Pars plana vitrectomy is a surgical procedure which is performed in the operating room. It may be performed under twilight (monitored anesthesia care) or general anesthesia.
The retina specialist places 3 small ports that are less than 1mm in size through the white of the eye and into the vitreous cavity. Fluid is infused into the vitreous cavity while the surgeon uses a vitrectomy probe to carefully removes the vitreous. The surgeon meticulously visualizes and separates the network of scar tissue into smaller segments. The smaller segments are separated from the vitreous (gel) and carefully removed. Laser is applied carefully throughout the retina to decrease the risk of new blood vessels developing. The scar tissue is typically very adherent to the retina, and retinal tears may form when removing the tissue. Retinal tears are lasered and the eye may then be filled up with either absorbable gas or silicone oil. No gas or oil is required if there are no retinal tears.
The eye is then patched and a shield is placed on the eye. The patient may be asked to maintain a specific position for approximately 7 days if there is a retinal tear. The surgery is not typically very painful. Tylenol is all that is usually needed for pain.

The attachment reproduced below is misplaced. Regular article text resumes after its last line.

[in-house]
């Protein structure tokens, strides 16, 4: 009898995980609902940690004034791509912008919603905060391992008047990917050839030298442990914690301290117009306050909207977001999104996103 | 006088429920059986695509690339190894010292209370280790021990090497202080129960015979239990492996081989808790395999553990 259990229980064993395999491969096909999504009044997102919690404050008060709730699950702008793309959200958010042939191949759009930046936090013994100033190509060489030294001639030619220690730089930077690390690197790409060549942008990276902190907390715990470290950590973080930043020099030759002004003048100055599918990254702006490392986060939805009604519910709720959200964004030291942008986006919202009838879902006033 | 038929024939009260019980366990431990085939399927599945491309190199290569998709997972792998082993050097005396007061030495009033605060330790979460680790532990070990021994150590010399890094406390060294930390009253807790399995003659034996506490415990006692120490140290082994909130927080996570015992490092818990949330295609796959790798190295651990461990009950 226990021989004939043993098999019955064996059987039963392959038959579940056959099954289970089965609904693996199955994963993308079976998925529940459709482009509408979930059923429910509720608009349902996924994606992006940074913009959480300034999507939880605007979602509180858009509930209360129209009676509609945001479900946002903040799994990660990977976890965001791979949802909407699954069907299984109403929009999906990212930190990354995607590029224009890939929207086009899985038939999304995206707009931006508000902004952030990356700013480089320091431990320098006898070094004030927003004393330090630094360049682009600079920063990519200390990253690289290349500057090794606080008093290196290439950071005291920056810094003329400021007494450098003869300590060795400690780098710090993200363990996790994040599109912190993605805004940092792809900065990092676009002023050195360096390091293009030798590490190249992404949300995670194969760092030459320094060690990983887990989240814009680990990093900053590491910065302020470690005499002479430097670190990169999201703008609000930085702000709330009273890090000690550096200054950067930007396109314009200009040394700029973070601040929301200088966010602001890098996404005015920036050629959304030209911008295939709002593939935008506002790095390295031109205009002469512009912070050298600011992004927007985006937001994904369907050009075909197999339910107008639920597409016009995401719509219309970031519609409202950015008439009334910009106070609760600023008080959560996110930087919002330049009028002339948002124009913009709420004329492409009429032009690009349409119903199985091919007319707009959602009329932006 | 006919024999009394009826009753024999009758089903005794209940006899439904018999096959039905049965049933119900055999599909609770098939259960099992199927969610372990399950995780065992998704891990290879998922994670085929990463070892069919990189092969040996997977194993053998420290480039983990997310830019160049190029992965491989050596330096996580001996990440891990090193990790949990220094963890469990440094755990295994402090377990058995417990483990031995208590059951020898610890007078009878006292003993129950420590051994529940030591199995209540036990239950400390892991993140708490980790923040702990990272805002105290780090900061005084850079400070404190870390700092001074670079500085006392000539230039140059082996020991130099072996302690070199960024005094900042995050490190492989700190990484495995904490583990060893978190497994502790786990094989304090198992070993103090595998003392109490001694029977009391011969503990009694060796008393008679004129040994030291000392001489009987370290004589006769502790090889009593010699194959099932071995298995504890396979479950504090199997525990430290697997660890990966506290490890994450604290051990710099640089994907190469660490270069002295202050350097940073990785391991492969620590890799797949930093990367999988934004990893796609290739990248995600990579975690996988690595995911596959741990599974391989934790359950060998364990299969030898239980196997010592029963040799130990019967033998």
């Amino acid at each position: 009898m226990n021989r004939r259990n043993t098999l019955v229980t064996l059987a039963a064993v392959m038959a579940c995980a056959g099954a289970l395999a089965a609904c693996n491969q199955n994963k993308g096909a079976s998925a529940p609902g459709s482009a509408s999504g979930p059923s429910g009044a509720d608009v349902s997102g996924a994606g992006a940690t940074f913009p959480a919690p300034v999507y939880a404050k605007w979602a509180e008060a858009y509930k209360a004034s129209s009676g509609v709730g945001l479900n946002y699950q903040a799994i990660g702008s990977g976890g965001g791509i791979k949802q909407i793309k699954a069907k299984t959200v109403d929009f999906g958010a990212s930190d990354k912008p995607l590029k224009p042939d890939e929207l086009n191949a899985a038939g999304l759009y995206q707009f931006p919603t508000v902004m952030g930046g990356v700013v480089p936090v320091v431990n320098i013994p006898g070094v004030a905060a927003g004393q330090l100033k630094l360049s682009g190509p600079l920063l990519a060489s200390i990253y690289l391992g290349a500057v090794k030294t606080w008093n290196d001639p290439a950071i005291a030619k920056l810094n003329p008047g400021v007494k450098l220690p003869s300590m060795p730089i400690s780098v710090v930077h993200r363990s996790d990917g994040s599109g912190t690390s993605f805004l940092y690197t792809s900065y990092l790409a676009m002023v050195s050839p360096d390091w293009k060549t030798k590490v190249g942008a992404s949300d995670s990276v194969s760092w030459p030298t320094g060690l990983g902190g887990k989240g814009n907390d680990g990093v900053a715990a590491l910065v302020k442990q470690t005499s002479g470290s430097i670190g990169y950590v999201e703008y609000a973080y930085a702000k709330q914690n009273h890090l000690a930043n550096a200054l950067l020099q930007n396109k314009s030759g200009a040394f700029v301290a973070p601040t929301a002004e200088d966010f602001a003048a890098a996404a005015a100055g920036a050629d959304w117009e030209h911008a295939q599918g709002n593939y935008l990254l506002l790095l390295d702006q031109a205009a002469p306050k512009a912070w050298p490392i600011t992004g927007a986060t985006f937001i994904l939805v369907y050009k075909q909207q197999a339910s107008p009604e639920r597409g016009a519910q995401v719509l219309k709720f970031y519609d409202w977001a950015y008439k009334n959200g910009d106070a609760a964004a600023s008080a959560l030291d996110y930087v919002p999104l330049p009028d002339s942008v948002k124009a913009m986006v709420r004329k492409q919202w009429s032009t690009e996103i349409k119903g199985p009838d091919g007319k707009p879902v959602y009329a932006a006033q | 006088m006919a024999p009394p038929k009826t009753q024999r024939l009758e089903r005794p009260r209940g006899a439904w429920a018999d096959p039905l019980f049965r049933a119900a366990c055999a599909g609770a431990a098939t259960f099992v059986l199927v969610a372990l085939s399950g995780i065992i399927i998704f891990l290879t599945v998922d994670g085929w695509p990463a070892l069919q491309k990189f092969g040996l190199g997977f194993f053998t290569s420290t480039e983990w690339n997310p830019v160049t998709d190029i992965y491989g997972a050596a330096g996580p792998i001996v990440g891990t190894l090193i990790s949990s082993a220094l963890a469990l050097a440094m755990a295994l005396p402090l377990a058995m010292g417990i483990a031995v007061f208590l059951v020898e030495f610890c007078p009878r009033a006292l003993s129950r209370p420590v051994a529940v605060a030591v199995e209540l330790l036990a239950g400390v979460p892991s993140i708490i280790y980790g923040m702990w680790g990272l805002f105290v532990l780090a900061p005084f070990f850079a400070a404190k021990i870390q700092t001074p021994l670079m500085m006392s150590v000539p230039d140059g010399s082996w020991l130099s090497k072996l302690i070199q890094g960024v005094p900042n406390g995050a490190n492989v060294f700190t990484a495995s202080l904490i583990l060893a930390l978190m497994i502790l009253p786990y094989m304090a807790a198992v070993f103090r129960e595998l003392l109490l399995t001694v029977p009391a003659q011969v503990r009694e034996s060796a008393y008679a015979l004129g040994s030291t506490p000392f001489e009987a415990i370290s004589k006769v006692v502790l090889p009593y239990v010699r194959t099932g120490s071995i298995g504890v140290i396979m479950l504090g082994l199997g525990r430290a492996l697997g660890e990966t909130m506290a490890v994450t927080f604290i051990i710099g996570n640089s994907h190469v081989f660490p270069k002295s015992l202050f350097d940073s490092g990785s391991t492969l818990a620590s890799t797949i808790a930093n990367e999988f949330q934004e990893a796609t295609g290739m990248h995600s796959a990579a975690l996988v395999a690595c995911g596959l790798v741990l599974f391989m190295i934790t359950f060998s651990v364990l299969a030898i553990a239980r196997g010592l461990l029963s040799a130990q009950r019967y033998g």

More about gas and silicone oil.
The purpose is to allow the gas or oil to move into a position that it covers the retinal tears, and prevents fluid from collecting underneath it while the retinal laser takes effect.
There are two different types of self-absorbing gas: SF6 and C3F8. SF6 typically lasts approximately 2 weeks and C3F8 approximately 6-8 weeks. Patients will notice a clear area at the top of their visual field which represents the area of retina not covered by the gas bubble. This area will become larger over time until the gas bubble no longer covers the area of central vision. At this point, the central vision will slowly become clearer. This process will occur until the gas bubble resolves completely. The central vision is typically decreased or distorted if it was affected by the retinal detachment. This typically improves slowly over a period of several months.
It is not possible to see through the gas bubble. The gas bubble will resolve over a period of several weeks. The central vision will become clearer (if pre-operatively involved by the retinal detachment) over several weeks to months. If the central vision is not involved, the primary visual improvement will be an improvement in the peripheral vision whch was previously affected by the retinal detachment.
Patients may not travel to high altitudes or fly when they have a gas bubble in the eye. The gas bubble expands rapidly in high altitudes causing high eye pressure and blindness.
Silicone oil is a great choice for patients who need a longer acting agent to prevent retinal re-detachment. It is not self-absorbing and may be removed safely at a later date. It is difficult to see through silicone oil and the vision is typically limited with the silicone oil in the vitreous cavity. The vision typically improves with removal of the silicone oil, but may be limited due to underlying damage from the pre-existing diabetic changes.